4-080 To Mrs. Franklin D. Roosevelt, August 11, 1943

Publisher: The Johns Hopkins University Press
Date: August 11, 1943

Subject: World War II

To Mrs. Franklin D. Roosevelt

August 11, 1943 [Washington, D.C.]

Dear Mrs. Roosevelt:

I received your letter of August 3d relative to the promotion and rotation of personnel in Australia.1

There will always be some cases where an individual from his personal and limited viewpoint is apparently justified in complaining of the treatment he receives. An unusual number of such complaints is indicative of a condition demanding thorough investigation.

In recognition of the conditions to which you refer, an Officer Candidate School was established in Australia to provide promotion opportunities to men who, because of military necessity or lack of transportation facilities could not be returned to the United States. This school has been operating since October, 1942, and in January of this year was expanded to a capacity of 500 students for each 4-month period.

Selection of personnel to be returned to the United States under our rotation policy is a function of the theater commander concerned. I am confident that General MacArthur’s selections are designed to return the most deserving officers and men and are not influenced by the rank of the individual. For your information I inclose a copy of the War Department Circular governing the rotation and return of military pesonnel from outside the United States.

I will see that officers visiting the Southwest Pacific Theater look into this particular matter.

Faithfully yours,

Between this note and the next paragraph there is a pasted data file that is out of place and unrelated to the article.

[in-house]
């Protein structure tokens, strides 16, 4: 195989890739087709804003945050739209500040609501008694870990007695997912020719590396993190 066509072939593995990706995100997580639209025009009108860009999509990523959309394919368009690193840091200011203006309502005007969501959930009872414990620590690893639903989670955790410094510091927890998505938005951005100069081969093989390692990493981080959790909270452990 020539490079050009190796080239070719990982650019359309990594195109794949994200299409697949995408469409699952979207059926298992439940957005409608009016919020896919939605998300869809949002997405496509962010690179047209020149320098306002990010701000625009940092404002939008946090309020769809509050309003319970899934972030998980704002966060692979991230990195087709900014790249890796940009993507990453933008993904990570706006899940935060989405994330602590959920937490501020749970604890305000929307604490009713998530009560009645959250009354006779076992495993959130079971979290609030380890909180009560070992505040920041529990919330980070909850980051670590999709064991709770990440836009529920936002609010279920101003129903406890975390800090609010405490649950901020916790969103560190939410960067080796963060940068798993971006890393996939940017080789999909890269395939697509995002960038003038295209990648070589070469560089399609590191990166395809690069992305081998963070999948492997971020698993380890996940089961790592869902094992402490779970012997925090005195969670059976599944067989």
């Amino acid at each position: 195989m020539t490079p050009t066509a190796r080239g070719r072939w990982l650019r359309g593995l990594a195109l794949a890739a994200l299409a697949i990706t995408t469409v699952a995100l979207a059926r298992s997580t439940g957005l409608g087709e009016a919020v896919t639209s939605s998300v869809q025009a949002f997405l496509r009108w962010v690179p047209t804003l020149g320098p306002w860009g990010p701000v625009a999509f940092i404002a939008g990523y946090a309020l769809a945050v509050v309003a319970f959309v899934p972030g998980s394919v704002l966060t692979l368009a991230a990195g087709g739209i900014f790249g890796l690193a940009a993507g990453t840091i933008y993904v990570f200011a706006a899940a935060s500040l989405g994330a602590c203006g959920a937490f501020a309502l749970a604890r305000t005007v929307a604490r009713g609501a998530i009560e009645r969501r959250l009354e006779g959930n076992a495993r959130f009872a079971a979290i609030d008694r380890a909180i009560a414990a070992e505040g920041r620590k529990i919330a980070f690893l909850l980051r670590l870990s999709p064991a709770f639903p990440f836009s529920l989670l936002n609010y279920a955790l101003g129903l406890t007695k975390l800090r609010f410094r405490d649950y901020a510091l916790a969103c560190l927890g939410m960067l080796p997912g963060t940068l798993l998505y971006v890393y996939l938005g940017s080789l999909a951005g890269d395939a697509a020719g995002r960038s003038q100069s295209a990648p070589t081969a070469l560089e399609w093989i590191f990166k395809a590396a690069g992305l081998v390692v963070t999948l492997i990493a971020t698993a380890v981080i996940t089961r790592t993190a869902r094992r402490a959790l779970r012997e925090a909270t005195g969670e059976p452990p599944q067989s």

Document Copy Text Source: George C. Marshall Papers, Pentagon Office Collection, Selected Materials, George C. Marshall Research Library, Lexington, Virginia.

Document Format: Typed letter.

1. Mrs. Roosevelt had written that she was receiving letters from the families and friends of some of the younger men in the Thirty-second Division complaining that these men had no opportunity for promotion, as men who had had training in the United States were being sent out and put in charge. In addition, the soldiers believed that only officers above the rank of major were allowed furloughs or schooling in the United States. “Among the privates particularly, there is growing a feeling that this is undemocratic procedure.” She suggested that for considerations of morale, Marshall “might ask some one going out there to really try to investigate it.” (Eleanor Roosevelt to Marshall, August 3, 1943, GCMRL/G. C. Marshall Papers [Pentagon Office, Selected].)

Recommended Citation: ThePapers of George Catlett Marshall, ed.Larry I. Bland and Sharon Ritenour Stevens(Lexington, Va.: The George C. Marshall Foundation, 1981- ). Electronic version based on The Papers of George Catlett Marshall, vol. 4, “Aggressive and Determined Leadership,” June 1, 1943-December 31, 1944 (Baltimore and London: The Johns Hopkins University Press, 1996), p. 89.

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